I am not good at making inane decisions, such as where to go for supper. I am not necessarily indecisive, if I can’t make a decision it just means I don’t care either way. I care more about who I do those things with. I am not high maintenance, though I am developing a taste for more expensive wines. In my defense, I buy them myself. And I still like the cheap ones, too.

I am not a girl’s girl, or I didn’t use to be anyway. I do not like shopping in groups, or shopping at all very much. I am not one to really want to go out and dance, though it can be fun once in a while. I am not against dingy, hole-in-the-wall pubs. In fact, I prefer them. I am not very spontaneous. I am not anti-spontaneity, but I like to have plans. I am not a girl who watches football for the men, nachos or beer, though I also enjoy these parts of the game. I watch it for the game, which I find intelligent, fun and delightfully macho.

I am not always awesome with money, or directions. I am getting better at both. I am not able to shop at thrift stores. I am not good at finding awesome finds, which causes me to feel frustrated very easily.

I’m not usually good at making small talk with strangers. I’m not as shy as I used to be. However, I am not ever very good at answering when someone asks, “So, tell me about yourself.” I am not one to ever want to be the centre of attention, it embarrasses me.

I am not as sweet and innocent as I seem. I am not someone who will compromise who I am for anything. I am not always confident in myself, even when I have the right to be. I am not able to talk myself up in job interviews as much as I’ve been told I should. I once had an HR person speak up on my behalf, adding to the interview that it has been noted that I am too humble. I am not able to remember that I have more awards in my field than the number of years I have been working in aforementioned field.

I am not the best chef, though I love to bake. I like to knit, though I can’t seem to find the time for it anymore (see: I am not able to say no). I am not very good at keeping plants alive, lately, though I love them oh-so much. I'm not as green as I'd like to be, ideally. I am not a music snob. I will listen to anything, then decide whether I enjoy it or not. I am not above listening to something merely because someone else really enjoys it; even it’s not my personal favourite. I am not done learning. Though I may be taking day-long workshops or courses for work for a little while, I love school and would like to go back eventually.
I am not one who doesn’t give credit where credit is due. This post is spawned from similar ones penned by the lovely Kyla and Brookem.

Thursday, December 4, 2008

Gonna eat my banana, gonna be alright

“Oh Lordy! Oh Lord, what is dis? Dis is COOOLD!”

The lady in the seat across from me grins and pipes up, “It’s Edmonton, buddy! Get used to it!”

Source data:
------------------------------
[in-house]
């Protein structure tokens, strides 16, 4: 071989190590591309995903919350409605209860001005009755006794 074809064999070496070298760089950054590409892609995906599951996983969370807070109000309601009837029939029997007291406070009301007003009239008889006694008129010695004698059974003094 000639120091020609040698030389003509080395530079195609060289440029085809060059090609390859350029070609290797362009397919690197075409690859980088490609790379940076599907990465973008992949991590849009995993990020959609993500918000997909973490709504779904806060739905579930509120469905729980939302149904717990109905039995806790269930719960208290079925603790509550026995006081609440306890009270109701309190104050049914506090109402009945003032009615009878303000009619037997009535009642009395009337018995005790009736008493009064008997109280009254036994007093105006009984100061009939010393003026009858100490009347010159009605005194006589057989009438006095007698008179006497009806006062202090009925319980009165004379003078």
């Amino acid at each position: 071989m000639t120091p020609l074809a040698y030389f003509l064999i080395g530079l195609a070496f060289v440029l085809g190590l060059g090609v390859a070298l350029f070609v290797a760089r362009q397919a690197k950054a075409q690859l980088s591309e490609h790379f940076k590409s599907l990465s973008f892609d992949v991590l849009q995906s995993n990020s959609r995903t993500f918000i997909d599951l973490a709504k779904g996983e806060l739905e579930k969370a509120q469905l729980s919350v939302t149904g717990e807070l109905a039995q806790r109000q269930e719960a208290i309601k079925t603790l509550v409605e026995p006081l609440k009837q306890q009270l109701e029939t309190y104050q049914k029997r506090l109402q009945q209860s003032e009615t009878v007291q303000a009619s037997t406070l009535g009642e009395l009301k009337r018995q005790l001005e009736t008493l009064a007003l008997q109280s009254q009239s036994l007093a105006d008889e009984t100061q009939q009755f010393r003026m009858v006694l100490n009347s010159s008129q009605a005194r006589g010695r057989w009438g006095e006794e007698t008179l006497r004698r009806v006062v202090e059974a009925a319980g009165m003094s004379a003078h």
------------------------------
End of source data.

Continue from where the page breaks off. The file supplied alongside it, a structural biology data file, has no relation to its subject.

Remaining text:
“Oh no, no, no. Gonna eat my banana, it’s gonna be alright. I’m vegetarian, you know. A bad vegetarian. I like to smoke.” Huge smile.

Snickers from the spectators. The same lady comments, “You’re going to need to smoke. This is just the beginning. And you’re going to need a better coat, a warmer one.”

The tall, lean Rastafarian struts up the train aisle, caressing his thin, gold jacket. “Have you seen ma coat? Ya can’t do any beddah than this! Dis is all I need! Dis will keep me warm!”

“Poor choice, buddy. You need a coat like this,” she says, pointing to a young boy whose face is just barely visible through the hood of his full-out parka.

A male voice further down the train shouts, “Think of this as summer!”

“Summa?! No, no, no. Dis is no summa. I’m gonna go back to Jamaica, and there’s gonna be a band playin’.” His hips start to move back and forth as his words become song. “Pray for me! Pray for me, Edmonton! Pray I’ll get back to Jamaica, chill out, smoke a big spliff.”


He turns to a red-faced blonde behind him. Asks where her people are from. Her voice doesn’t boom across the train car like his. She’s embarrassed by the attention he’s brought on her corner of the train. She tells him she’s Ukrainian.

“PIEROGIES!" He shouts. "Maybe those will keep me warm!”

More giggles. Shock from the poor, embarrassed blonde.

He notes her embarrassment and points to a spot barely visible through the fogged up windows. “See dat? Dat’s da spot I could see from ma window at da Remand Centre!” He goes on a rant about how he’s sick of injustice. Sick of lies and distrust. Sick of the evil and the badness in the world.

“I’m gonna eat my banana, gonna be alright. Right now, I’m gonna go dance!” He slides off the train at Churchill station, moving his hips and singing a song to his own Rastafarian beat.

Wednesday, December 3, 2008

Nothing to see here!

The button holes on my blouse are too big for the buttons themselves. Therefore, today has been like a game of "lets hope my shirt is still on". Seriously. It completely unbuttons. Good thing I brought a cardigan.